Loida Gramajo, 19, came to the United States from Guatemala with her boyfriend four years ago. Soon after they crossed the border, he started beating her and keeping her from attending school, she said. When the abuse continued after she gave birth to her daughter, Gramajo called the police.

Her boyfriend fled to Guatemala, leaving Gramajo, then 17, effectively homeless in Falls Church, with no choice but to work full-time to support her child.

In serving students as disparate as Gramajo and Brewer, the Homeless Youth Initiative - a partnership between Fairfax schools and Alternative House - has limited options. Most of the students use a $450 monthly rental subsidy funded by the federal stimulus package to stay in apartments they find on Craigs-list.

That approach worked for Gramajo, whose subsidy helps pay for an apartment in Falls Church. She attends the Bryant Alternative School in Alexandria full time and works part time at a cleaning service to pay her portion of the rent.

For Brewer, the housing situation was more complicated. The freedom of living in an apartment with no supervision proved to be too much. Alcohol and other distractions complicated his housing placement.

"I wasn't ready for that kind of freedom. I realize that now," said Brewer, who is in his fifth and final year in high school after recovering from last year's disruptions.

"We're still trying to figure out how to respond to this challenging population," said Dittman, Alternative House's director. "People are often afraid to host them, and in many cases they're not ready to live alone responsibly. It's a delicate balance."

Still, the initiative is helping. For students like Brewer, who need both housing and emotional support, the program is persistent. When a spare room in an apartment does not suffice, a host home - like the one Brewer has since moved into - might do the trick.

"It's not just about helping them pay their rent," said Kristen Sorenson, a social worker with the program. "They call us when they get their report cards and when they want to share good news. This is their support network."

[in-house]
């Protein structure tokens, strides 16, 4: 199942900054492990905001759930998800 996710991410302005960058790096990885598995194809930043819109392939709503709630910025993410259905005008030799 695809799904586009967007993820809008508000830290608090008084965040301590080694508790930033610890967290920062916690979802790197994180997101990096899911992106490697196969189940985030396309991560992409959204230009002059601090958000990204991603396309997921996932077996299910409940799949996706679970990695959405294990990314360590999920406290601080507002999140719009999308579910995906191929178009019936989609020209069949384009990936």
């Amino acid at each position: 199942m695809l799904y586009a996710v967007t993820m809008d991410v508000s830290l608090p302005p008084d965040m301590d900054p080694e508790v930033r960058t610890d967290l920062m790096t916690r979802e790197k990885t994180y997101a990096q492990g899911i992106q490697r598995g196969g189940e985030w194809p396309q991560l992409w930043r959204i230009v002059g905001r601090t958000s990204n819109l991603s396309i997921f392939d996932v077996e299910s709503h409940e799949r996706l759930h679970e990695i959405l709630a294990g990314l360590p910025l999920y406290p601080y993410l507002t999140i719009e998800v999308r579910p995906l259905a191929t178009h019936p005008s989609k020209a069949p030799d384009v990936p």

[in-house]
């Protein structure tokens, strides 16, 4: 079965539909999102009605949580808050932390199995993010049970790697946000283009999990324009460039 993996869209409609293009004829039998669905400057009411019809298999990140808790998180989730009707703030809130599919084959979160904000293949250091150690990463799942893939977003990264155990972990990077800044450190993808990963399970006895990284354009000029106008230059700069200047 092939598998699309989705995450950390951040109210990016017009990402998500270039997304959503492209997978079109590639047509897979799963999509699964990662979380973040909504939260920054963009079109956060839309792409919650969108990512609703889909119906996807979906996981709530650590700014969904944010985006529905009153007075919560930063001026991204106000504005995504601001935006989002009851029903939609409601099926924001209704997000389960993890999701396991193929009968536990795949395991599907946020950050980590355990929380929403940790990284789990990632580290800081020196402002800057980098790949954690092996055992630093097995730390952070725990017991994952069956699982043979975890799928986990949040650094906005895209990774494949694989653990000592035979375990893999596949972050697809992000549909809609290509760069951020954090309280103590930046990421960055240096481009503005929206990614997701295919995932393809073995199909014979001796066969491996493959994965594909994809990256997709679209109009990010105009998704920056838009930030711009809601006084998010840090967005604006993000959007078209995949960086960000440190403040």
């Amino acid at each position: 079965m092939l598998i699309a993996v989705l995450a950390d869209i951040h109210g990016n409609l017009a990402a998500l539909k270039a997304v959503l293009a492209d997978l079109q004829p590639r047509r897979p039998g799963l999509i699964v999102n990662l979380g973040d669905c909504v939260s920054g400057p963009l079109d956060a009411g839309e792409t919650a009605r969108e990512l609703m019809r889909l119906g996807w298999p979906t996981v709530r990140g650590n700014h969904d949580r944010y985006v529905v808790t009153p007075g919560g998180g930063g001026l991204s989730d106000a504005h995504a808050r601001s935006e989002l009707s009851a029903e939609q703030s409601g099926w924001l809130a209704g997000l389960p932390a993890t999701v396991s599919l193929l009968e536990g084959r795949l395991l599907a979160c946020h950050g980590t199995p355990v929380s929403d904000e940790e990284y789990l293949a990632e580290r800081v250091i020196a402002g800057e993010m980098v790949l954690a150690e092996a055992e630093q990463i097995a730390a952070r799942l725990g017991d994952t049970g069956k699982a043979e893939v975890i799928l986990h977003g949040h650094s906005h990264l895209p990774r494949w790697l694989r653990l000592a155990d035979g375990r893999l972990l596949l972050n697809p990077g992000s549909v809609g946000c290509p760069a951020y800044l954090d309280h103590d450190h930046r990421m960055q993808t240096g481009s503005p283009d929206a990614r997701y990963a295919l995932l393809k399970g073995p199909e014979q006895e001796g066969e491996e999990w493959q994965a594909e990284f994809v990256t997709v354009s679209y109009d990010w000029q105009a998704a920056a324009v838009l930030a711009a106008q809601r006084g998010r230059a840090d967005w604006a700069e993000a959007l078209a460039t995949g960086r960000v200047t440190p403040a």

The payoff is easily visible, officials say: The majority of the program's graduates - some of whom once seemed destined to drop out of high school - have gone on to college.

But the tools now at the program's disposal - tools that didn't exist two years ago - might vanish as quickly as they emerged. With stimulus funding either spent or due to expire soon, Fairfax's program is already dependent on a mix of grants with uncertain prospects for renewal.

And as funding for these programs dries up, experts say, the need will not. HUD is broadening its definition of homelessness, but school systems' ability to connect students with local housing programs remains in doubt. Brewer, one of the first students identified by the program, could be one of the last to graduate under its guidance.

Brewer is already looking beyond graduation day. He has adapted comfortably to life in a well-kept Vienna home - and to the watchful eye of his host mother, Patty Holley, whom he simply calls "Mom."

But he's looking forward to leaving Vienna for college next fall. Before that will come a winter and spring of frenzied preparation. He has to stay in shape to impress Division II football coaches. He's been busy studying for college entrance exams and preparing a pile of applications.

Luckily, he's already written his college essay: a narrative that begins not long after an Xbox shatters in an empty Reston home.